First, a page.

Skip to content


Repository files navigation

Screenshotbot: Screenshot Testing Service

tdrhq Screenshots

Screenshotbot is a Screenshot Testing service. Screenshotbot will connect your existing Android, iOS or Selenium tests to track how screenshots change over time, notifying you on Pull Requests, Jira etc. We provide several integrations to common Code Review and Task Management platforms, and have more in the pipeline.

Screenshotbot-oss powers our own commercial platform

Quick installation with Docker

$ docker-compose up --build

If you need to modify the config.lisp, modify it before running this command. In the future we'll provide live reloading of config.lisp for docker, but at the moment that's only available when not using docker.

More complicated Installation

Screenshotbot is written in Common Lisp. Common Lisp has several commercial and open source implementations. We officially support SBCL, Clozure CL (CCL) and LispWorks, but the core features should work on any compliant Common Lisp.

Update Nov 2022: We're switching our primary docker images from CCL to SBCL. SBCL is more performant and more stable than CCL. See this migration guide if you have an existing store. Let us know if you have any issues with this migration.


Currently we support Linux, Mac and Windows. We use Linux in our production environments so it gets tested the most, but please reach out if you have bugs in either of these platforms.


Screenshotbot is built as a monolith service. It does not depend on any external service. It does not use an external database. There are a few command line tools (e.g. imagemagic) that we use, and we'll automatically pull in an Common Lisp dependencies with Quicklisp.

Update Nov 2022: As of this time both ImageMagick 6 and 7 will work with Screenshotbot. The default Docker image uses 6, but if you are working with large number of images, we recommend compiling IM7 with QuantumDepth 8 and HDRI disabled.


Once you've picked your implementation, you can use the implementation to load launch.lisp. For example, with SBCL that looks like:

$ sbcl --script launch.lisp

This should start up Screenshotbot on port 4091. You can access it as http://localhost:4091 from the browser. All the data will be stored in ~/.config/screenshotbot/object-store. If you need to reset the state, you can just delete that directory and start over. But you must treat this directory as your database. We recommend keeping this on a device with high redundancy, such as RAID or Amazon EBS.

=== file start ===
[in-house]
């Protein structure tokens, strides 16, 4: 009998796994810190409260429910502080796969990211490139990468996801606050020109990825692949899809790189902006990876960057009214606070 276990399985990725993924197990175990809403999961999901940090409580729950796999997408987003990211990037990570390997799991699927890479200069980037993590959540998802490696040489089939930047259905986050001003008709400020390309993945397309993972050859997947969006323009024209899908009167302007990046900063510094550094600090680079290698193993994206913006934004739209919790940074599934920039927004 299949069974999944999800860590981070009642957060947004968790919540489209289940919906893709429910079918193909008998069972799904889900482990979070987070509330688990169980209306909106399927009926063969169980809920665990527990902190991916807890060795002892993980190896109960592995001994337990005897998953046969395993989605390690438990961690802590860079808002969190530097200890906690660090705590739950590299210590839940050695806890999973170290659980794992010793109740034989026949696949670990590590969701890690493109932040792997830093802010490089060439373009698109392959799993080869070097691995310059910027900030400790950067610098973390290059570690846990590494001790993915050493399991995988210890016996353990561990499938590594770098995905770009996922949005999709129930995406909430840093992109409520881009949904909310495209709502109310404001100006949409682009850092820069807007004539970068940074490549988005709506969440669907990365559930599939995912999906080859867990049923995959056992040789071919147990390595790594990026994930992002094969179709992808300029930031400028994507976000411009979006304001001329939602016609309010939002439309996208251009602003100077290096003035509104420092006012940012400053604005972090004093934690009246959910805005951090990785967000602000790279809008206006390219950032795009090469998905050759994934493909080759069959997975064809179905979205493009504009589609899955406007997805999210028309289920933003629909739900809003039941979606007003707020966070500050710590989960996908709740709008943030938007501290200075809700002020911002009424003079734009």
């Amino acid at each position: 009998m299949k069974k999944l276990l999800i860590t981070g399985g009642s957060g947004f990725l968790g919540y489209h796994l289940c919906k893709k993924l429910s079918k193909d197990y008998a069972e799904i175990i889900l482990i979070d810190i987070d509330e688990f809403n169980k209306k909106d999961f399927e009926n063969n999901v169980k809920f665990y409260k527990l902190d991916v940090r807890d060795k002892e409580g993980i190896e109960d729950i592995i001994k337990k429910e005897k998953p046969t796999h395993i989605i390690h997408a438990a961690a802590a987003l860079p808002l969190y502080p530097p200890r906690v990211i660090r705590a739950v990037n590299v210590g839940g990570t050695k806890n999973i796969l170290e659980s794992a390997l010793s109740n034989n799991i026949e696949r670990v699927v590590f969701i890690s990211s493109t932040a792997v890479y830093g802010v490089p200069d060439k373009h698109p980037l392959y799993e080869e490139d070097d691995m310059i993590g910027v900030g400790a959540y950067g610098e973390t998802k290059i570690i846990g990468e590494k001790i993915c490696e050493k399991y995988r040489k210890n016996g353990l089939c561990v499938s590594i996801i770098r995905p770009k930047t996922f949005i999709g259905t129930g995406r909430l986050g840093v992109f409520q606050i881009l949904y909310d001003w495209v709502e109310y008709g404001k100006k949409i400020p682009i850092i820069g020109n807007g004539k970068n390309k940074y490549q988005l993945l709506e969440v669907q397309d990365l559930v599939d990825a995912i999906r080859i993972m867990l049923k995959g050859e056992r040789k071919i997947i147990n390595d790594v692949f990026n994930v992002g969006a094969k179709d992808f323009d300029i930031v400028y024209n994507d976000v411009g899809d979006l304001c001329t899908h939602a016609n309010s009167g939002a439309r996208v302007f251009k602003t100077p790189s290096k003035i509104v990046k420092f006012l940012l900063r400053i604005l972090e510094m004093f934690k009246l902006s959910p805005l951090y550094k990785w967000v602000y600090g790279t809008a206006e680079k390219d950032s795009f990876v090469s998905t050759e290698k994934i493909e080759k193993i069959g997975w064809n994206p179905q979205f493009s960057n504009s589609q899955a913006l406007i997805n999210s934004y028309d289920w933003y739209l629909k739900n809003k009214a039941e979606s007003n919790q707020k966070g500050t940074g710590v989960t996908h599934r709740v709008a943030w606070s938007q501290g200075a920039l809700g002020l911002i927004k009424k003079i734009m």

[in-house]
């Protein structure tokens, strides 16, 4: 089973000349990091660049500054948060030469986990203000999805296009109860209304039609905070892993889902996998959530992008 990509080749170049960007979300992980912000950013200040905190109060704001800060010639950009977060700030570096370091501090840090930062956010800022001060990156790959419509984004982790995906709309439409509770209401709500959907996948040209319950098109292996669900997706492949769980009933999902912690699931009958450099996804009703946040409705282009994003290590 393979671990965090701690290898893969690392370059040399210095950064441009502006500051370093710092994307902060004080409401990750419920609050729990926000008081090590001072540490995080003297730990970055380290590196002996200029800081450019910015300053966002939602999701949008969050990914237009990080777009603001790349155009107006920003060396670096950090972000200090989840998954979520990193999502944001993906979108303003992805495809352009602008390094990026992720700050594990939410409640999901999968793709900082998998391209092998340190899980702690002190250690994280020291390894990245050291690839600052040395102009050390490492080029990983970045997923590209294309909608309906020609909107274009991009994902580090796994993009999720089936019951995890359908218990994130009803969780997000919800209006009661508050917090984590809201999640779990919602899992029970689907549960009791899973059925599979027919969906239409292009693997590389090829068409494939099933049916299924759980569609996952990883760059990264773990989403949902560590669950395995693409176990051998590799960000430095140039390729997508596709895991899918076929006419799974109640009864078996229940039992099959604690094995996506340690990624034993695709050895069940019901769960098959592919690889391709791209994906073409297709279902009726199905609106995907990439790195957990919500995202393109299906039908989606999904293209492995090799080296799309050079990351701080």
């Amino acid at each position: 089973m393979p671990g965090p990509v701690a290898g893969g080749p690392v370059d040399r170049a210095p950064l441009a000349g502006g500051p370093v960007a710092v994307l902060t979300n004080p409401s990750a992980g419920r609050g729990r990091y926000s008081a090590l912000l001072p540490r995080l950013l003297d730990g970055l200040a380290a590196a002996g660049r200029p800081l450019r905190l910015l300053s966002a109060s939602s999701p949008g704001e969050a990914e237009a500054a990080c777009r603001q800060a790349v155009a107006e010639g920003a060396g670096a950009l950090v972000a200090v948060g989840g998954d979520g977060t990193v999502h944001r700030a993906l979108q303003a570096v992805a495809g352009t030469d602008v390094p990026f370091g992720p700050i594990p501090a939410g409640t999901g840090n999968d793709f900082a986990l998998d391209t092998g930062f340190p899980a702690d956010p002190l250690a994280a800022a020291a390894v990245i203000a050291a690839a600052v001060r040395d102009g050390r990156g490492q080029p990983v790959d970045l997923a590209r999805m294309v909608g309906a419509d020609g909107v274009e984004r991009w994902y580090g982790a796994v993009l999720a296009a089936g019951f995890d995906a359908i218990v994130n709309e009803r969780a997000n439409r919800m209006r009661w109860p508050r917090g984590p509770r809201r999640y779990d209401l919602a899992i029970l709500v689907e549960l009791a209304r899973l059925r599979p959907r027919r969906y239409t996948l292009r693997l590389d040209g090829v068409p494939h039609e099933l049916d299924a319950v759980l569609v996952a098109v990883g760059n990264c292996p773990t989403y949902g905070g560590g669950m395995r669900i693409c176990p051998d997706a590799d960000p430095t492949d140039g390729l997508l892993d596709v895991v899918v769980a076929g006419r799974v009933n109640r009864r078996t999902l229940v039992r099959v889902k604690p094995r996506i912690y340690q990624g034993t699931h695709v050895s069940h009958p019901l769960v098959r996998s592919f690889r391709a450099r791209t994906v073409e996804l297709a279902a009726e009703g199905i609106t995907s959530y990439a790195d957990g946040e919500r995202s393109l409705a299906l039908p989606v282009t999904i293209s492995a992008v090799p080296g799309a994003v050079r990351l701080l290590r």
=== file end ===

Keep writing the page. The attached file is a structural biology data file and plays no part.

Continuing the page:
This might be a good time to put Screenshotbot behind an Nginx or Apache reverse-proxy, and enable HTTPS. (We highly recommend using Certbot for free certificates).


Screenshotbot has integrations with various external tools, e.g. GitHub, Jira, SSO etc. Most of these platforms require some kind of API key to access their APIs, and must be configured with Screenshotbot before you can use them.

For simplicity and maintainability, we don't have complex GUIs to modify these site-admin configurations. Instead each of these integrations are exposed as plugins that must be configured with basic Common Lisp code. The configuration can be hot-reloaded.

Screenshotbot looks for a file called config.lisp in both the git-root, and in ~/.config/screenshotbot/. If found, it loads this file as the configuration.

See Updating config.lisp for a more thorough discussion.

Becoming a Site-Admin

After installing Screenshotbot, we recommend setting up one user as a site-admin. The site-admin gets special administrative powers that will be required for hot-reloading config files, and hot-reloading updates. We might also build more configuration powers for site-admins in the future.

After signing up and logging in, go to https://<domain>/site-admin/self-promotion. Follow the steps. You'll need shell access to the directory with the Screenshotbot installation. You'll now have access to an Admin menu on the bottom left.

Calling Screenshotbot from your CI jobs

First, you'll need to generate an API key inside Screenshotbot. You'll use this to access the API or the CLI tools.

Next you need to build the CLI tool for your platform. Common Lisp is a compiled language, so in general you'll need different binaries for different platforms (Linux, Mac or Windows; Intel vs ARM). You can download pre-built binaries for Linux and Mac from

(As an alternative, Armed Bear Common Lisp, is a specific implementation of Common Lisp that can generate platform independent JAR files from Common Lisp code. We will officially support ABCL in a future release)

To create a binary on a specific platform, call the script scripts/build-cli.lisp. For instance, if you're using SBCL to build the CLI, it will look like:

 $ sbcl --script scripts/build-cli.lisp